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Dear Friends,

We are now in the second half of the 2017 legislative session. We spent long hours on the floor earlier this month in the run-up to house of origin cutoff, passing more than 300 bills before the March 8 deadline. Bills that did not advance out of the chamber in which they were introduced are now considered “dead” for the year unless deemed necessary to implement the budget. This week, Senate bills are being heard in the House, while House bills are being heard in the Senate.

Meanwhile, eight legislators (two from each caucus) continue to meet to discuss the education funding proposals on the table. Because of my work in capital budget negotiations as the assistant ranking member of the House Capital Budget Committee, I am not one of the eight legislators involved in the negotiations on education. Our negotiators are Reps. Paul Harris, R-Vancouver and David Taylor, R-Moxee, both deeply thoughtful representatives and veterans of the Legislature. The lawmakers representing the other three caucuses are also respected members. I am encouraged by the commitment made by everyone at the table to work together toward a comprehensive solution.

My hope is that a strong hybrid compromise will be crafted that meets the challenges we face. It is critical we adopt a long-term, sustainable solution for K-12 education funding that is equitable for students, teachers and taxpayers.

My bill to protect small businesses passes the House unanimously

Back in December, I issued a statement following the release of an audit conducted by the Washington State Auditor’s Office (SAO) of the state’s Regulatory Fairness Act (RFA). The audit assessed the implementation and impact of the RFA on the state’s small businesses and found state agencies were chronically non-compliant with its requirements.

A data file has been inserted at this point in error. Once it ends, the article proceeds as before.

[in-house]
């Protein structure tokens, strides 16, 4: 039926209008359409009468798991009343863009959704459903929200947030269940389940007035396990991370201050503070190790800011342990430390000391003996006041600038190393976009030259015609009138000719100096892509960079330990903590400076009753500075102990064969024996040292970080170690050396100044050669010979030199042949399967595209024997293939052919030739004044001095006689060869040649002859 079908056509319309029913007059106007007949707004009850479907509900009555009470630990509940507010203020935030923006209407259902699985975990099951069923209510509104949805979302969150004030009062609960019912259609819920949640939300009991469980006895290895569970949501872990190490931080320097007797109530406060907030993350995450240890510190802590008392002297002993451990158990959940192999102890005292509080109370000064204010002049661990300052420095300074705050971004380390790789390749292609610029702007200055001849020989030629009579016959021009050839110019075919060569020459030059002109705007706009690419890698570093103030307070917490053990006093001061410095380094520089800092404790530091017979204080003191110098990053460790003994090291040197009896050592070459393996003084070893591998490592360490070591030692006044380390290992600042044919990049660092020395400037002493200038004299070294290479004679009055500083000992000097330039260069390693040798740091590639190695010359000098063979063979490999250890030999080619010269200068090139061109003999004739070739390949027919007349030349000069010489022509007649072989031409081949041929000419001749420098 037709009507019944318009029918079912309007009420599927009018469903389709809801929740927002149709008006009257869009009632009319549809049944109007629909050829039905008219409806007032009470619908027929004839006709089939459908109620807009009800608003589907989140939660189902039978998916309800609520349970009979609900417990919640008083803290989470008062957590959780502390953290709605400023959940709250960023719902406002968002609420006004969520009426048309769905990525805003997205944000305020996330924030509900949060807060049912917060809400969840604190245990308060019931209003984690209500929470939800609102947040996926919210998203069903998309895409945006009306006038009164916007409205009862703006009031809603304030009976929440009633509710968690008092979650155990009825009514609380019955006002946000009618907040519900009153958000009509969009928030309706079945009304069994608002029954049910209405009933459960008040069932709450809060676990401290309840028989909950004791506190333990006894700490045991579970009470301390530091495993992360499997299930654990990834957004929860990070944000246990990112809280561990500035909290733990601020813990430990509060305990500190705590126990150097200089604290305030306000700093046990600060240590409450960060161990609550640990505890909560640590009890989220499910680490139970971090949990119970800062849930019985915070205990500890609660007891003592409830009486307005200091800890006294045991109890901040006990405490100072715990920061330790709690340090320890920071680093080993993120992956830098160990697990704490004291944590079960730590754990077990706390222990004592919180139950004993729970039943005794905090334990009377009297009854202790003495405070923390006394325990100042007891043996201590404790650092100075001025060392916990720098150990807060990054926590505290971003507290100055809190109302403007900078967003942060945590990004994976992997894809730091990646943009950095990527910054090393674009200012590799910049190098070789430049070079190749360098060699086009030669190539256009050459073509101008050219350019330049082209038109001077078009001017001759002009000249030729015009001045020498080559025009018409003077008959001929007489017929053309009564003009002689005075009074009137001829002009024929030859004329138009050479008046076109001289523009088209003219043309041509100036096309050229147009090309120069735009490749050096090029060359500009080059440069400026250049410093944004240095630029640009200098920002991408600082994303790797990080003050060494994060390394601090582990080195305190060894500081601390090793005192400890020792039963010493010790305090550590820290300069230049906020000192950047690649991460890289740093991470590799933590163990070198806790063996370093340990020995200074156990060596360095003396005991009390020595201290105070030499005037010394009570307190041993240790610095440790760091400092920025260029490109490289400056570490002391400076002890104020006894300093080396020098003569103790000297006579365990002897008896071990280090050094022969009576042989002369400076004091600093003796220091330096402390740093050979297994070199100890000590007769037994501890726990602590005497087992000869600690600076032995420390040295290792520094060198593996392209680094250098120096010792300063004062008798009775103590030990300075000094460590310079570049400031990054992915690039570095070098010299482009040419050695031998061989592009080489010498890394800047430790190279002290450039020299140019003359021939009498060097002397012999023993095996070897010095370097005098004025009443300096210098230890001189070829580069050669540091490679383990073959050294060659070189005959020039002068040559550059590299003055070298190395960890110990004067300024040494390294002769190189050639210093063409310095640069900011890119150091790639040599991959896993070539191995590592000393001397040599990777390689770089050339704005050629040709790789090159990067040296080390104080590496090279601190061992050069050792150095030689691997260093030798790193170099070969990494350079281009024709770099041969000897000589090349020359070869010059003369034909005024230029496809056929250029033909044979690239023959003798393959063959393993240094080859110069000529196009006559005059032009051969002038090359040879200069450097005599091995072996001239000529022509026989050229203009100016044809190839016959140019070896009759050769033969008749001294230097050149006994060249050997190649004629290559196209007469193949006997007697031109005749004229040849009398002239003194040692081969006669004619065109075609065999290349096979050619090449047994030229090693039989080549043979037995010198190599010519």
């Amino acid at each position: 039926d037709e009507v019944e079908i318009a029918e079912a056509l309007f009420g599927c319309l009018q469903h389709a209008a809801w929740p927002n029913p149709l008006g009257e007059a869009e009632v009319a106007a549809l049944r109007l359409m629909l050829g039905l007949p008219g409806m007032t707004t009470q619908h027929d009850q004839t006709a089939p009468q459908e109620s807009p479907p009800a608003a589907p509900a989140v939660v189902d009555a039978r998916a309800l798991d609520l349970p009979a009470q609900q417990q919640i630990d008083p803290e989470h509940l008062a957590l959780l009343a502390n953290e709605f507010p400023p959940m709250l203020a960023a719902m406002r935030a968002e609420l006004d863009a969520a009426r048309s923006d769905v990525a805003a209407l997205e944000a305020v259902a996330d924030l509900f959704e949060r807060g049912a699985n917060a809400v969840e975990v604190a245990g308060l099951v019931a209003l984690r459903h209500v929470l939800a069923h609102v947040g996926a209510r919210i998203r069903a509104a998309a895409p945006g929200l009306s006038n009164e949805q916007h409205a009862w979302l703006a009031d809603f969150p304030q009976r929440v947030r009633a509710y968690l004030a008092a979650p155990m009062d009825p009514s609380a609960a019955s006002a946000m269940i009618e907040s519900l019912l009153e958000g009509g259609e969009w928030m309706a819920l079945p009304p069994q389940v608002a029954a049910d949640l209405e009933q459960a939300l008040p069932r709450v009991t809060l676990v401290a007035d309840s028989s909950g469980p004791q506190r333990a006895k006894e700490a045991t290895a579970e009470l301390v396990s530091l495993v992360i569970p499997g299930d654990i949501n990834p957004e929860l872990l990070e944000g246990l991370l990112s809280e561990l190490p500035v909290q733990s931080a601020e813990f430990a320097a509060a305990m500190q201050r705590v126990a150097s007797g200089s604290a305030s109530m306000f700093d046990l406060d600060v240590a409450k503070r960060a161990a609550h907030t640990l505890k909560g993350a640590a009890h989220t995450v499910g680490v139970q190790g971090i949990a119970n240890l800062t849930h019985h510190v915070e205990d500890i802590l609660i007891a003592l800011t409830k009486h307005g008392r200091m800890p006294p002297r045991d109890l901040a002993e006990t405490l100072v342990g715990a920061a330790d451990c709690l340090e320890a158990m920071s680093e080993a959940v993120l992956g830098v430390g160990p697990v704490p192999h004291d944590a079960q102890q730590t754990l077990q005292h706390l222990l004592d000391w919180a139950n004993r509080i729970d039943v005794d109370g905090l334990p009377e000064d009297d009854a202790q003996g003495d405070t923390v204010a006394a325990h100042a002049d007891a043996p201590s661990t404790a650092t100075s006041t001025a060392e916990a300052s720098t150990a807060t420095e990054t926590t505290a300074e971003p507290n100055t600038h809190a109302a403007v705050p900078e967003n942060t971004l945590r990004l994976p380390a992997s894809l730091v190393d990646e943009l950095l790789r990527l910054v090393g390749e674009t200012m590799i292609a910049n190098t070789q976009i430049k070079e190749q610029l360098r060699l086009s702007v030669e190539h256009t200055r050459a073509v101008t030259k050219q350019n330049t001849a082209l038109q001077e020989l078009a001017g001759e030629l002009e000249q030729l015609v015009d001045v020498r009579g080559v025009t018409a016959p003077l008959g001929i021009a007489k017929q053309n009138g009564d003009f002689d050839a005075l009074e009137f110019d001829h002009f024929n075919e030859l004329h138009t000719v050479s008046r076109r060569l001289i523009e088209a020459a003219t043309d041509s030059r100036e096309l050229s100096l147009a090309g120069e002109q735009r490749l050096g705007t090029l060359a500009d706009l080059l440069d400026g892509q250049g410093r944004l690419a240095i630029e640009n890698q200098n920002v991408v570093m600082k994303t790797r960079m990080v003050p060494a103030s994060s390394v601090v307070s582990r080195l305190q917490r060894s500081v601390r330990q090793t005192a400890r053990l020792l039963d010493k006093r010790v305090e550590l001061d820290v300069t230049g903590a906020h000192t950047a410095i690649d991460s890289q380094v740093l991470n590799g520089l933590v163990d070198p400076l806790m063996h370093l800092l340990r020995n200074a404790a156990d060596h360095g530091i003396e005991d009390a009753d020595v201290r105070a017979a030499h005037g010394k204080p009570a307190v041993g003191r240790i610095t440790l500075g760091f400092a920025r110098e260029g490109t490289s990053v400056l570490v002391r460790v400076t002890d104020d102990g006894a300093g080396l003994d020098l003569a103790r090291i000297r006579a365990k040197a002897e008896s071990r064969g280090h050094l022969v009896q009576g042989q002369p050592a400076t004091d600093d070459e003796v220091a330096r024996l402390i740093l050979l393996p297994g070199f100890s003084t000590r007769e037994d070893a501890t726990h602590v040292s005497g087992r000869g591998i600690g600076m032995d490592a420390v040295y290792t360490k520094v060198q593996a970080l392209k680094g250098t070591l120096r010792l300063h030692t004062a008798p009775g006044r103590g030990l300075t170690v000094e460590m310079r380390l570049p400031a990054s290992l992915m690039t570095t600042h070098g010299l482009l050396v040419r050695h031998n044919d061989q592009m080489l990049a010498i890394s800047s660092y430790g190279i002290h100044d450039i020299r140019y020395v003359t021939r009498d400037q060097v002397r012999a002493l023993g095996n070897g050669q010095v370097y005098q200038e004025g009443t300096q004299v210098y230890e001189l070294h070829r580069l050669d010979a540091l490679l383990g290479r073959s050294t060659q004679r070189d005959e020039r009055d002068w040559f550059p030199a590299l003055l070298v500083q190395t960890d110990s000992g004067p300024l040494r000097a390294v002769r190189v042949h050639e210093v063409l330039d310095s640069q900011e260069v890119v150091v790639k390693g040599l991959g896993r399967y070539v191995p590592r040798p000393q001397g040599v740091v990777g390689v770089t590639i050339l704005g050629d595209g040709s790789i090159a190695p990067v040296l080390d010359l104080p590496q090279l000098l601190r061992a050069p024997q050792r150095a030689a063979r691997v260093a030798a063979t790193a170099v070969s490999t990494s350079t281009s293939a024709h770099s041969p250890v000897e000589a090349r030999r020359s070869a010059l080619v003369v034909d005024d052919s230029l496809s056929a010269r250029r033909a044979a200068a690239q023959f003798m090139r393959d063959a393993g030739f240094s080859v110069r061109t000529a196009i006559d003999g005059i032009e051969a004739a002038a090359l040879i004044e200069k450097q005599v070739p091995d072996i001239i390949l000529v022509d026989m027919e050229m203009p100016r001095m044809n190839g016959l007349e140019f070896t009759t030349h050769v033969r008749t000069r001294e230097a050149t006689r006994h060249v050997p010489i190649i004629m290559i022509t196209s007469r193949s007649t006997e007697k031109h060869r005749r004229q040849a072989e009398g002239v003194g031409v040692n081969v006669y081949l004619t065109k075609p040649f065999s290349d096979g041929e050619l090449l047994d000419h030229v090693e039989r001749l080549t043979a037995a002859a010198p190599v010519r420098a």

The SAO reviewed 331 rules proposed by 16 state agencies between 2014 and 2015. It was discovered agencies claimed an exemption from the RFA for 127 of them. However, in only slightly more than half of the 127 instances did agencies rely on and cite an allowable exemption.

In my statement, I said I would be authoring legislation to curb ongoing RFA compliance issues and to improve the regulatory climate for our state’s small businesses. House Bill 1120, which passed the House unanimously March 2, does that.

The RFA was created to protect small businesses from burdensome regulations, but it’s clear it hasn’t been working as intended. I want to thank the governor’s office for reaching out and working with me on this bill to ensure we are taking the necessary steps to correct the problems uncovered by the audit. It’s important we improve the regulatory climate for our state’s small businesses and help ensure they receive the customer service they deserve as key drivers of our state’s economic growth. House Bill 1120 received a public hearing this morning in the Senate State Government Committee.

Rep. Norma Smith on the House floor.

Two of my privacy and data protection bills also pass the House

In its 2016 Data Breach Report, the Attorney General’s Office revealed financial account information was the most frequently compromised type of private information. House Bill 1421, which was approved unanimously, would protect your payment credentials in business transactions with state agencies. Agencies would be prohibited from storing these payment credentials on state data systems, and would be required to eliminate any existing payment data from these systems by July 1, 2020.